Isn’t it amazing how sometimes you hear a portion of a song on the radio and the tune just stays in your head? You find yourself humming, tapping or just moving your head to the beat even when you’re nowhere near a radio – but you just learned a new song. That, my friends, is the power of radio – learning about new music.
Music has been known to reduce stress, improve mood and health. According to the Journal of Positive Psychology, people who listened to upbeat music could improve their moods and boost their happiness in just two weeks. More recently, a 2015 small-scale study from Greece found that listening to either classical or rock music positively impacts two important predictors of cardiovascular risk, and the length of time the music was listened to had a direct positive effect in lowering those indicators.
Radio is a social medium but radio is also a way for listeners to discover things – economic forecasts, TV programming, celebrity updates and new music. As a medium that enhances one’s mood, relaxes and serves as a companion, radio also plays an important role in music discovery.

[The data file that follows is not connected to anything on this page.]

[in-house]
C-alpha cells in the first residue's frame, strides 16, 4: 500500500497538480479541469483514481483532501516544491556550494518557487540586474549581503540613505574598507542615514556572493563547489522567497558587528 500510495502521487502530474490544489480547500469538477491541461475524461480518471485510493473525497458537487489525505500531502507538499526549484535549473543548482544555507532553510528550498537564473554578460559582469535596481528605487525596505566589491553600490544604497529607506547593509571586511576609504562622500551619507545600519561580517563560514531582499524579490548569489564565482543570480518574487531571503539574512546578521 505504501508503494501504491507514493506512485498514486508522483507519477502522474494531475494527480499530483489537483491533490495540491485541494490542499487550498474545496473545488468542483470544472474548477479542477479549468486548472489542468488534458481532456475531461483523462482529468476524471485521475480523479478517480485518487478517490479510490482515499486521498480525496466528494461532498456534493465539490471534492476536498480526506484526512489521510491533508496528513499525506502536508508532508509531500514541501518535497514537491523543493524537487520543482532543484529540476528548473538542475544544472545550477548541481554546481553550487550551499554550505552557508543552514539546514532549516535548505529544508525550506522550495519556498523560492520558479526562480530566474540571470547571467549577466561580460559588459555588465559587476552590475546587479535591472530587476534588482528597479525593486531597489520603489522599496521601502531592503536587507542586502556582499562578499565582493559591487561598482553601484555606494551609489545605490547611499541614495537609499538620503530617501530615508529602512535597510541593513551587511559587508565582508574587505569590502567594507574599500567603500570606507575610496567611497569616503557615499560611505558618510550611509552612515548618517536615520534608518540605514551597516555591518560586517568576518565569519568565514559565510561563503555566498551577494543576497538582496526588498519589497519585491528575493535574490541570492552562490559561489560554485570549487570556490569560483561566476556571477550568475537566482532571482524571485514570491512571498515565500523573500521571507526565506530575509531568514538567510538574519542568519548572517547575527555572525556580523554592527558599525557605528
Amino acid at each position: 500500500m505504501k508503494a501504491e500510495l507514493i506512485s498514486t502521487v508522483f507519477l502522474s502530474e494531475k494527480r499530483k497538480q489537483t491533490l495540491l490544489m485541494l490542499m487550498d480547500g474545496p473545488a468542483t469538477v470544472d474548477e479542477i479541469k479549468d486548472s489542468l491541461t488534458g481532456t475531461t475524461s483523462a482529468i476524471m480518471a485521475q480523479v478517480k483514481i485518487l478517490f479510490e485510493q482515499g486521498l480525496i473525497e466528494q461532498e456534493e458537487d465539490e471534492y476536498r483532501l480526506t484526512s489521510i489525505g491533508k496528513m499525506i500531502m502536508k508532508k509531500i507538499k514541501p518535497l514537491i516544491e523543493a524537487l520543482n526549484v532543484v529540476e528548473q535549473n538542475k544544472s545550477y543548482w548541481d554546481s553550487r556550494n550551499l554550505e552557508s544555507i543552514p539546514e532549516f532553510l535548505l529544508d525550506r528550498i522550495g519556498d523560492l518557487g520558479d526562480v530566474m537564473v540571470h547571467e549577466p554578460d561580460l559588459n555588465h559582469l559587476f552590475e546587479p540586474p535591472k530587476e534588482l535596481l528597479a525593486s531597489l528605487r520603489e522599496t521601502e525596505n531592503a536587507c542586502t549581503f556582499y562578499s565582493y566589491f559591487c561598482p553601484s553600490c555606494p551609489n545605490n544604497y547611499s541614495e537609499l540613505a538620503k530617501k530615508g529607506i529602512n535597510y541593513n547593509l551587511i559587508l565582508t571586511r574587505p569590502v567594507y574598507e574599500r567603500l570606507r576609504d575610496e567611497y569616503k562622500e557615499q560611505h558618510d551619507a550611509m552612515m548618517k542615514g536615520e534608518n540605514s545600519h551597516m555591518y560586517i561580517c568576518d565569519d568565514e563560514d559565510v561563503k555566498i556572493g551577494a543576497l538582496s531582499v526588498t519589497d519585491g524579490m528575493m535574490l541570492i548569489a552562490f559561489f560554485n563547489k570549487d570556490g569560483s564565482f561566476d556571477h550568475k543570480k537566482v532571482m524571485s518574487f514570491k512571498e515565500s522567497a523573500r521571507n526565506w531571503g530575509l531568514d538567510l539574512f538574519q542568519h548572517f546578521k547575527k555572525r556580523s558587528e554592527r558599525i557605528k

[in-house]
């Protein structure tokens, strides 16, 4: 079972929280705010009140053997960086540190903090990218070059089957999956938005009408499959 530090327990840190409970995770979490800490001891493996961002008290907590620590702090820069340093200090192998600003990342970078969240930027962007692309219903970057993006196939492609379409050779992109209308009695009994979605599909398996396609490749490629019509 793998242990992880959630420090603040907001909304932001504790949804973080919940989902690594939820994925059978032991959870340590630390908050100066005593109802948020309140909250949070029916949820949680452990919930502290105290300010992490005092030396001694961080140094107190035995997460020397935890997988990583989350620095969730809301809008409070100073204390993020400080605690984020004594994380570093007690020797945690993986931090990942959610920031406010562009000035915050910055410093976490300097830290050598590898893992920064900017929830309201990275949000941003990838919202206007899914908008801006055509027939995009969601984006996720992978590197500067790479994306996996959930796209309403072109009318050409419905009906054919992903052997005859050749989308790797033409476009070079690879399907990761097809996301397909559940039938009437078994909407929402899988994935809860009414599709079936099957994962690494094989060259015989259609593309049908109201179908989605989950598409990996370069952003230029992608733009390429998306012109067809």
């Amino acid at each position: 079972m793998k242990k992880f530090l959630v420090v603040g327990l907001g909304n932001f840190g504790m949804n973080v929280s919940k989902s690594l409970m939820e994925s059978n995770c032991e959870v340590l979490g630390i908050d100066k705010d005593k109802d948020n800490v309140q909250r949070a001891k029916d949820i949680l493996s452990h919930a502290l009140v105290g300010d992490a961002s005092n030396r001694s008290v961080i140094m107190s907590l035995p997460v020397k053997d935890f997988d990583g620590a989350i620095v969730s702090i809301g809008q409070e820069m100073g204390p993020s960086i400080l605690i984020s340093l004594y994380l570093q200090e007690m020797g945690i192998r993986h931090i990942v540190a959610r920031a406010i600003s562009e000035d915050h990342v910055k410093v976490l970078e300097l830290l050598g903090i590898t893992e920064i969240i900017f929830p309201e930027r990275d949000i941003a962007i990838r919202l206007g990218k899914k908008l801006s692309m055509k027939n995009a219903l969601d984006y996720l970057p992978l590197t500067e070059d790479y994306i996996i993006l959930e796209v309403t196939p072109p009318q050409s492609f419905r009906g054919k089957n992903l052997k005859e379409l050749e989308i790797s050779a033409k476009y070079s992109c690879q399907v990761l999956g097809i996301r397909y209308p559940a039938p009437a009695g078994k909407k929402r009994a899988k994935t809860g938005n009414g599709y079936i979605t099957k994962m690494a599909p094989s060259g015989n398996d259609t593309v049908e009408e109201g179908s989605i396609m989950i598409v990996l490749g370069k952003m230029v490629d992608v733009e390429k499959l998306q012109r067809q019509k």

Music discovery, or staying up to date, is important to many. According to The Infinite Dial 2016, 53% of total respondents agreed that it is “very or somewhat important” to keep up to date with music, with 62% of Hispanics and 65% of African-Americans stating the same.
According to Nielsen’s Music 360 2016 report, broadcast radio reigns as the top source to learn about new music and, in fact, 61% of the U.S. learns about new music via some form of radio. In addition, Morning Consult, a media and technology company known for its work in the political arena, released the poll results that many people listen to radio to get their music – more so than any other audio option or platform.
So the next time you need some company, want to relax, lift your mood or just escape from the stresses of everyday life, do what the majority of people do – turn to broadcast radio.